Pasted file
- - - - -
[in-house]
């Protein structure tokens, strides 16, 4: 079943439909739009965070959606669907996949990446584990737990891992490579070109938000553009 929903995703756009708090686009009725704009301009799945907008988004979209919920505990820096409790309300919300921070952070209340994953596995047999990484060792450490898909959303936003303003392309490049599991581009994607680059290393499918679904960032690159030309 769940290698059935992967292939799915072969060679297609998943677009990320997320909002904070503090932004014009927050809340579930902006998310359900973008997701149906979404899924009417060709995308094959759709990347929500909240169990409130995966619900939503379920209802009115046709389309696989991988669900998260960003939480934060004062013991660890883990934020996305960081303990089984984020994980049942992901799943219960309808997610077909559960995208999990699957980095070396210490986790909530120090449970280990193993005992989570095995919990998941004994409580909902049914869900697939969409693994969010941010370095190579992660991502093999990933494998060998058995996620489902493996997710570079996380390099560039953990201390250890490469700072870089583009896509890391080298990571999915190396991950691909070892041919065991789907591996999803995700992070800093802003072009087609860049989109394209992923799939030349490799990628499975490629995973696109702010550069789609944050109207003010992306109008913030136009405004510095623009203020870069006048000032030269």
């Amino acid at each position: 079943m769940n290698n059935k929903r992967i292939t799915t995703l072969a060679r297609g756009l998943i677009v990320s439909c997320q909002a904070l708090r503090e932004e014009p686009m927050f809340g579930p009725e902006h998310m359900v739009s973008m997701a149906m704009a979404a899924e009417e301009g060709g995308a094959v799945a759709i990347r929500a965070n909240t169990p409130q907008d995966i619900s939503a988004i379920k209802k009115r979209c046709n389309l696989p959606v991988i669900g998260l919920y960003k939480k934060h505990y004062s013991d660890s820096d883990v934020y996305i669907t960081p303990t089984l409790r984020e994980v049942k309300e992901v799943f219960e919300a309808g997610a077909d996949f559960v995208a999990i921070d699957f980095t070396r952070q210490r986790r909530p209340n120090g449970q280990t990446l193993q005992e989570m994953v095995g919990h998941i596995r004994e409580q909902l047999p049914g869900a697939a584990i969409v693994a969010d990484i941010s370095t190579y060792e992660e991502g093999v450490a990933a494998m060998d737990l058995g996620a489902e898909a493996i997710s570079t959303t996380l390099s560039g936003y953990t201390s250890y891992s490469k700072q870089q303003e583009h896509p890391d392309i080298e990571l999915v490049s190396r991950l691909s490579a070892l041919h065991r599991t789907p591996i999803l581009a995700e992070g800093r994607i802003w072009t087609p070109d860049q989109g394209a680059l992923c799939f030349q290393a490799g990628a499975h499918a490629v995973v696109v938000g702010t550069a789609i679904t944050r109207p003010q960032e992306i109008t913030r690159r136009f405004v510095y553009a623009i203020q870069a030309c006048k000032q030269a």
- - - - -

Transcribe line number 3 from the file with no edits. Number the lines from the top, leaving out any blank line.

């Amino acid at each position: 079943m769940n290698n059935k929903r992967i292939t799915t995703l072969a060679r297609g756009l998943i677009v990320s439909c997320q909002a904070l708090r503090e932004e014009p686009m927050f809340g579930p009725e902006h998310m359900v739009s973008m997701a149906m704009a979404a899924e009417e301009g060709g995308a094959v799945a759709i990347r929500a965070n909240t169990p409130q907008d995966i619900s939503a988004i379920k209802k009115r979209c046709n389309l696989p959606v991988i669900g998260l919920y960003k939480k934060h505990y004062s013991d660890s820096d883990v934020y996305i669907t960081p303990t089984l409790r984020e994980v049942k309300e992901v799943f219960e919300a309808g997610a077909d996949f559960v995208a999990i921070d699957f980095t070396r952070q210490r986790r909530p209340n120090g449970q280990t990446l193993q005992e989570m994953v095995g919990h998941i596995r004994e409580q909902l047999p049914g869900a697939a584990i969409v693994a969010d990484i941010s370095t190579y060792e992660e991502g093999v450490a990933a494998m060998d737990l058995g996620a489902e898909a493996i997710s570079t959303t996380l390099s560039g936003y953990t201390s250890y891992s490469k700072q870089q303003e583009h896509p890391d392309i080298e990571l999915v490049s190396r991950l691909s490579a070892l041919h065991r599991t789907p591996i999803l581009a995700e992070g800093r994607i802003w072009t087609p070109d860049q989109g394209a680059l992923c799939f030349q290393a490799g990628a499975h499918a490629v995973v696109v938000g702010t550069a789609i679904t944050r109207p003010q960032e992306i109008t913030r690159r136009f405004v510095y553009a623009i203020q870069a030309c006048k000032q030269a």